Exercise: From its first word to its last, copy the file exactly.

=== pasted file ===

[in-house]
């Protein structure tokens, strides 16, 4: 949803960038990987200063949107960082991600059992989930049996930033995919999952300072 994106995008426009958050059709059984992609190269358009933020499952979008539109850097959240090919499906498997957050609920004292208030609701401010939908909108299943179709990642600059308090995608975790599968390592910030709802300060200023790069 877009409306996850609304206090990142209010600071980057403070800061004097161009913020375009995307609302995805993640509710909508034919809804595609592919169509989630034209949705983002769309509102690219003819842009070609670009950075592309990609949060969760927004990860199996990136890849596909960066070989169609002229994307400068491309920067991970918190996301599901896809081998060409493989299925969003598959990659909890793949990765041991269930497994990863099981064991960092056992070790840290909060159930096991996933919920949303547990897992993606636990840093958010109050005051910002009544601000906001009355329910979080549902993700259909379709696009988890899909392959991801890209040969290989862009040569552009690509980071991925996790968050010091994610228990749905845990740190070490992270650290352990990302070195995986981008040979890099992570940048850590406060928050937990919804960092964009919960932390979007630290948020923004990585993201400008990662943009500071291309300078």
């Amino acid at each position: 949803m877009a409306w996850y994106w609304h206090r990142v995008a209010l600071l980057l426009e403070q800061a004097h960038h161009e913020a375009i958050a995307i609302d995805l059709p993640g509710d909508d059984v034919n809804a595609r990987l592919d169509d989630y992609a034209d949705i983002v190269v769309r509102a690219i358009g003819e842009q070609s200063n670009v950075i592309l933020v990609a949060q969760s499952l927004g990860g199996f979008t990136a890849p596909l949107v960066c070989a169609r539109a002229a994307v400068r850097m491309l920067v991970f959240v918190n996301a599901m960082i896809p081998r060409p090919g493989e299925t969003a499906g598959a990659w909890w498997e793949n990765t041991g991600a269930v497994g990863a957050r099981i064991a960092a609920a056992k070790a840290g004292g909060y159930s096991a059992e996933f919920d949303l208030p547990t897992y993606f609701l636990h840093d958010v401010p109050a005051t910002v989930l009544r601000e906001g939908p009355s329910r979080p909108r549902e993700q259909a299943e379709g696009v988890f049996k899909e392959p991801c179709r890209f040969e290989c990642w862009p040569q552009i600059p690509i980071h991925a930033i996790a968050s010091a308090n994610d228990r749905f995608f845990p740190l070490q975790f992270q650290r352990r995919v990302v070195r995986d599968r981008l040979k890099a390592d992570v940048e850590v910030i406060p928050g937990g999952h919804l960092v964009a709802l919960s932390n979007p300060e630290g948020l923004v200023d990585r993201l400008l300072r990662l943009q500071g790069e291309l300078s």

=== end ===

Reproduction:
[in-house]
């Protein structure tokens, strides 16, 4: 949803960038990987200063949107960082991600059992989930049996930033995919999952300072 994106995008426009958050059709059984992609190269358009933020499952979008539109850097959240090919499906498997957050609920004292208030609701401010939908909108299943179709990642600059308090995608975790599968390592910030709802300060200023790069 877009409306996850609304206090990142209010600071980057403070800061004097161009913020375009995307609302995805993640509710909508034919809804595609592919169509989630034209949705983002769309509102690219003819842009070609670009950075592309990609949060969760927004990860199996990136890849596909960066070989169609002229994307400068491309920067991970918190996301599901896809081998060409493989299925969003598959990659909890793949990765041991269930497994990863099981064991960092056992070790840290909060159930096991996933919920949303547990897992993606636990840093958010109050005051910002009544601000906001009355329910979080549902993700259909379709696009988890899909392959991801890209040969290989862009040569552009690509980071991925996790968050010091994610228990749905845990740190070490992270650290352990990302070195995986981008040979890099992570940048850590406060928050937990919804960092964009919960932390979007630290948020923004990585993201400008990662943009500071291309300078």
């Amino acid at each position: 949803m877009a409306w996850y994106w609304h206090r990142v995008a209010l600071l980057l426009e403070q800061a004097h960038h161009e913020a375009i958050a995307i609302d995805l059709p993640g509710d909508d059984v034919n809804a595609r990987l592919d169509d989630y992609a034209d949705i983002v190269v769309r509102a690219i358009g003819e842009q070609s200063n670009v950075i592309l933020v990609a949060q969760s499952l927004g990860g199996f979008t990136a890849p596909l949107v960066c070989a169609r539109a002229a994307v400068r850097m491309l920067v991970f959240v918190n996301a599901m960082i896809p081998r060409p090919g493989e299925t969003a499906g598959a990659w909890w498997e793949n990765t041991g991600a269930v497994g990863a957050r099981i064991a960092a609920a056992k070790a840290g004292g909060y159930s096991a059992e996933f919920d949303l208030p547990t897992y993606f609701l636990h840093d958010v401010p109050a005051t910002v989930l009544r601000e906001g939908p009355s329910r979080p909108r549902e993700q259909a299943e379709g696009v988890f049996k899909e392959p991801c179709r890209f040969e290989c990642w862009p040569q552009i600059p690509i980071h991925a930033i996790a968050s010091a308090n994610d228990r749905f995608f845990p740190l070490q975790f992270q650290r352990r995919v990302v070195r995986d599968r981008l040979k890099a390592d992570v940048e850590v910030i406060p928050g937990g999952h919804l960092v964009a709802l919960s932390n979007p300060e630290g948020l923004v200023d990585r993201l400008l300072r990662l943009q500071g790069e291309l300078s």